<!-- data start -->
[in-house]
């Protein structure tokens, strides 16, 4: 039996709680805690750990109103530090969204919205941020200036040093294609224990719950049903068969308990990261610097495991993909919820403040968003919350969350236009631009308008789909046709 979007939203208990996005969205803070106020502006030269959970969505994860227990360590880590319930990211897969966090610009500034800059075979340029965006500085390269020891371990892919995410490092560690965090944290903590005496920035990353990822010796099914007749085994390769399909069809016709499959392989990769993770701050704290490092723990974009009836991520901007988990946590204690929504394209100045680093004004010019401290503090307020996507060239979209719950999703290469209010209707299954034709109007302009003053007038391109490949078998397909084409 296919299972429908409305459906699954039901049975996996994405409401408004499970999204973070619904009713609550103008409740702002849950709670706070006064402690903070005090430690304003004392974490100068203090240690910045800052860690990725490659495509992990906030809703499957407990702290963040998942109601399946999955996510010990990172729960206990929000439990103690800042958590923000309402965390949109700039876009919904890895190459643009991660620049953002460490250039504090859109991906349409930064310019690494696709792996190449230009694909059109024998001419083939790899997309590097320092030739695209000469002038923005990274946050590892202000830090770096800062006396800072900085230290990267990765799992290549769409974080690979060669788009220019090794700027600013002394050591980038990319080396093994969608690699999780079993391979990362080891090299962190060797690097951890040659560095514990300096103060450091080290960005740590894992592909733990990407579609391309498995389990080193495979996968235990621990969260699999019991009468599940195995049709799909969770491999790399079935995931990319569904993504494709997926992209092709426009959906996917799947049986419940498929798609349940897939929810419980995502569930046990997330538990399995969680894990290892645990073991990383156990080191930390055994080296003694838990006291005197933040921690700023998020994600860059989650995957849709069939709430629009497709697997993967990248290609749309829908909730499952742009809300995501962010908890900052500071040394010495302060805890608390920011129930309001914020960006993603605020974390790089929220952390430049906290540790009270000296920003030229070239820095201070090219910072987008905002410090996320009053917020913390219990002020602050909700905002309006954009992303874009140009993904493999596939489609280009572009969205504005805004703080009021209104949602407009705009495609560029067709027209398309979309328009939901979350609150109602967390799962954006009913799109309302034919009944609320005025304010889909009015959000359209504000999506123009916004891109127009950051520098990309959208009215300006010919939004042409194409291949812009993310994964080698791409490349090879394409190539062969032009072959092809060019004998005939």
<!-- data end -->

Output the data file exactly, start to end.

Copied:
[in-house]
């Protein structure tokens, strides 16, 4: 039996709680805690750990109103530090969204919205941020200036040093294609224990719950049903068969308990990261610097495991993909919820403040968003919350969350236009631009308008789909046709 979007939203208990996005969205803070106020502006030269959970969505994860227990360590880590319930990211897969966090610009500034800059075979340029965006500085390269020891371990892919995410490092560690965090944290903590005496920035990353990822010796099914007749085994390769399909069809016709499959392989990769993770701050704290490092723990974009009836991520901007988990946590204690929504394209100045680093004004010019401290503090307020996507060239979209719950999703290469209010209707299954034709109007302009003053007038391109490949078998397909084409 296919299972429908409305459906699954039901049975996996994405409401408004499970999204973070619904009713609550103008409740702002849950709670706070006064402690903070005090430690304003004392974490100068203090240690910045800052860690990725490659495509992990906030809703499957407990702290963040998942109601399946999955996510010990990172729960206990929000439990103690800042958590923000309402965390949109700039876009919904890895190459643009991660620049953002460490250039504090859109991906349409930064310019690494696709792996190449230009694909059109024998001419083939790899997309590097320092030739695209000469002038923005990274946050590892202000830090770096800062006396800072900085230290990267990765799992290549769409974080690979060669788009220019090794700027600013002394050591980038990319080396093994969608690699999780079993391979990362080891090299962190060797690097951890040659560095514990300096103060450091080290960005740590894992592909733990990407579609391309498995389990080193495979996968235990621990969260699999019991009468599940195995049709799909969770491999790399079935995931990319569904993504494709997926992209092709426009959906996917799947049986419940498929798609349940897939929810419980995502569930046990997330538990399995969680894990290892645990073991990383156990080191930390055994080296003694838990006291005197933040921690700023998020994600860059989650995957849709069939709430629009497709697997993967990248290609749309829908909730499952742009809300995501962010908890900052500071040394010495302060805890608390920011129930309001914020960006993603605020974390790089929220952390430049906290540790009270000296920003030229070239820095201070090219910072987008905002410090996320009053917020913390219990002020602050909700905002309006954009992303874009140009993904493999596939489609280009572009969205504005805004703080009021209104949602407009705009495609560029067709027209398309979309328009939901979350609150109602967390799962954006009913799109309302034919009944609320005025304010889909009015959000359209504000999506123009916004891109127009950051520098990309959208009215300006010919939004042409194409291949812009993310994964080698791409490349090879394409190539062969032009072959092809060019004998005939």